One way to improve your writing is to read good writers. Occasionally, if you are lucky, you come across a book on how a great writer writes. Such is Lincoln’s Sword by Douglas L. Wilson. No American president’s writings are so well known as those of Abraham Lincoln. His First and Second Inaugurals, and the Gettysburg address survive in part for the music of Lincoln’s words. But that music served a purpose; his style served the content masterfully. Here are a few things any beginning writer can learn from Abraham Lincoln, as revealed by Douglas Wilson. Read the rest of this entry »
Teaching is complex. It is a craft–a series of tricks and habits. It is a social skill–requiring empathy and listening. It is an art–rewarding intuition and the ability to conjur a metaphor.
Not surprisingly, most people suck at teaching at the outset. Good teaching has a steep learning curve.
When I sat down to put together a reading list on becoming a good teacher, it struck me that almost everything on the Reading List page thus far, and everything that will follow, qualifies. Teaching is that multivariate.
So I simplified the problem. What is the one book that every beginning graduate student should read, nay, inhale, to make the most progress toward good teaching in a short period of time? Read the rest of this entry »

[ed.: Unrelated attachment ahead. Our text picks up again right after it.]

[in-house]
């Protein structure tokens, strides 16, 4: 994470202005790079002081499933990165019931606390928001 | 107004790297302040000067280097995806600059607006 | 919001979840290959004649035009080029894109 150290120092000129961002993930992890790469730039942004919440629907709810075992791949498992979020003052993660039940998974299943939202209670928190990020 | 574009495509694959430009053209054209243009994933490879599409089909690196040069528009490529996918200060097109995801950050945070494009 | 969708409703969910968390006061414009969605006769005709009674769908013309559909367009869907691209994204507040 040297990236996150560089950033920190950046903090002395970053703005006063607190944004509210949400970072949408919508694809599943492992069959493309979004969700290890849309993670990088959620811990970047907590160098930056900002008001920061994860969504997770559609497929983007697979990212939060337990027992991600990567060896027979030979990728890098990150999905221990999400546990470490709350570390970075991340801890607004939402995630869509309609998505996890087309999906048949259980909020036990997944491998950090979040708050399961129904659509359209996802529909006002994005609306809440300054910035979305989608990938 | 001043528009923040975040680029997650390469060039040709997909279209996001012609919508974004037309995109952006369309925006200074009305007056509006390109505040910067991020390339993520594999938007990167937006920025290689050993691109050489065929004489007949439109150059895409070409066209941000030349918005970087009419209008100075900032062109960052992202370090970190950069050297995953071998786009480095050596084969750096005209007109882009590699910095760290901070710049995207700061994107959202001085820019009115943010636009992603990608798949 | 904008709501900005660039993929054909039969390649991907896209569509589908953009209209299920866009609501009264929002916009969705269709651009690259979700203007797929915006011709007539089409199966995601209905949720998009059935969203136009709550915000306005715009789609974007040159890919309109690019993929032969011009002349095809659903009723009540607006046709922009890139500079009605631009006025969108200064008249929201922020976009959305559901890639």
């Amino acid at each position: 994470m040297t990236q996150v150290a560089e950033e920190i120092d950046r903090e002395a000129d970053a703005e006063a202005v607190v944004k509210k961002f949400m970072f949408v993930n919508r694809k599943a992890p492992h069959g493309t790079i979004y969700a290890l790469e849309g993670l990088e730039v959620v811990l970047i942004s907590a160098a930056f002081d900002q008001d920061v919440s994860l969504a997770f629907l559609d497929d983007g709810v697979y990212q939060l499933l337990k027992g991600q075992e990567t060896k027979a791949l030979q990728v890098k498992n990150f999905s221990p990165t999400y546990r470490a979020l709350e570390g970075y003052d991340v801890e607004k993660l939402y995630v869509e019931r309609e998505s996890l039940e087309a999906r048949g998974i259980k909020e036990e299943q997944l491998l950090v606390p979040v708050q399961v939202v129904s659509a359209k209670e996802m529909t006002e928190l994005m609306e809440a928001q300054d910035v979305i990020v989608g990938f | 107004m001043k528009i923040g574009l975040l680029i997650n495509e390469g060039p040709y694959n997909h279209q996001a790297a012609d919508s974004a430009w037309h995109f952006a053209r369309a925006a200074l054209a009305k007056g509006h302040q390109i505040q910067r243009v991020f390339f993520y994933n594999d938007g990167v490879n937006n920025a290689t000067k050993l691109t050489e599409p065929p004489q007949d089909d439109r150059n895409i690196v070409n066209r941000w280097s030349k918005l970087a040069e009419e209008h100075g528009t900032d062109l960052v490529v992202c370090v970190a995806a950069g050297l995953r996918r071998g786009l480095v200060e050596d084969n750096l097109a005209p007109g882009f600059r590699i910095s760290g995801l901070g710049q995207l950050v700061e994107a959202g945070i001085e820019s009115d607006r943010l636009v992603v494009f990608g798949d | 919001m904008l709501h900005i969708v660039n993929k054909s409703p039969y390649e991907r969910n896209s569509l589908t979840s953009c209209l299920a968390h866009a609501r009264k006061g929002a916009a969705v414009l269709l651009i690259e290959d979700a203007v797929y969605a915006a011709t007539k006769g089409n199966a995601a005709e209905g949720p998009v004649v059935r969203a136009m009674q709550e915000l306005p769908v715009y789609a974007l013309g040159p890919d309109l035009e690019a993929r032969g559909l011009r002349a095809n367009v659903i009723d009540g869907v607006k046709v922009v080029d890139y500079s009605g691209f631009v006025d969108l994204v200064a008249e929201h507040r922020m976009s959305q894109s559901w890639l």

“Simple design, intense content.”
A colleague of mine who knows a bit about the evolutionary biology of ethanol use, forwarded me a recent article in the European Heart Journal, entitled “The combined inﬂuence of leisure-time physical activity and weekly alcohol intake on fatal ischaemic heart disease and all-cause mortality.”
The upshot? Light to moderate physical activity (>4 h week) combined with moderate alcohol intake (4-10 drinks/week) minimized rates heart attacks and death in general in a sample of 19,329 Copenhagans. Abstention from alcohol, or 19-41 drinks/week, both tended to increase mortality in a similar fashion.
News you can use. Now it’s time for my martini.
I don’t have a huge blogroll at this site, largely because a long blogroll buries the sites that are consistently, absolutely, worth checking out on a regular basis. One such site is Merlin Mann’s 43 Folders. I like this site because Mann is tech savvy, funny, and not afraid to experiment.
The other thing I like is that 43 Folders is a wee bit agnostic about Getting Things Done, the time management system that inspired the nifty title of this blog. Ultimately, your system is your system–a series of tips and habits that accrue in your toolkit because they allow you to work effectively and increase your happiness. Toward that end, one of my goals here is to point out some promising stuff to add to your toolkit. And 43 Folders is so consistently, over the top useful, that it resides in the GTDA blogroll.
If you haven’t visited 43 Folders lately, here is a good place to start. A recent mention by NPR spurred Merlin to highlight some of the better posts on the subject of GTD. Enjoy.
Recovering from two back-to-back very excellent visits to colleagues (see mental health days).
h/t Boing Boing
When things just aren’t going right, find some small solace that your job does not include painting the meanest bird on the planet.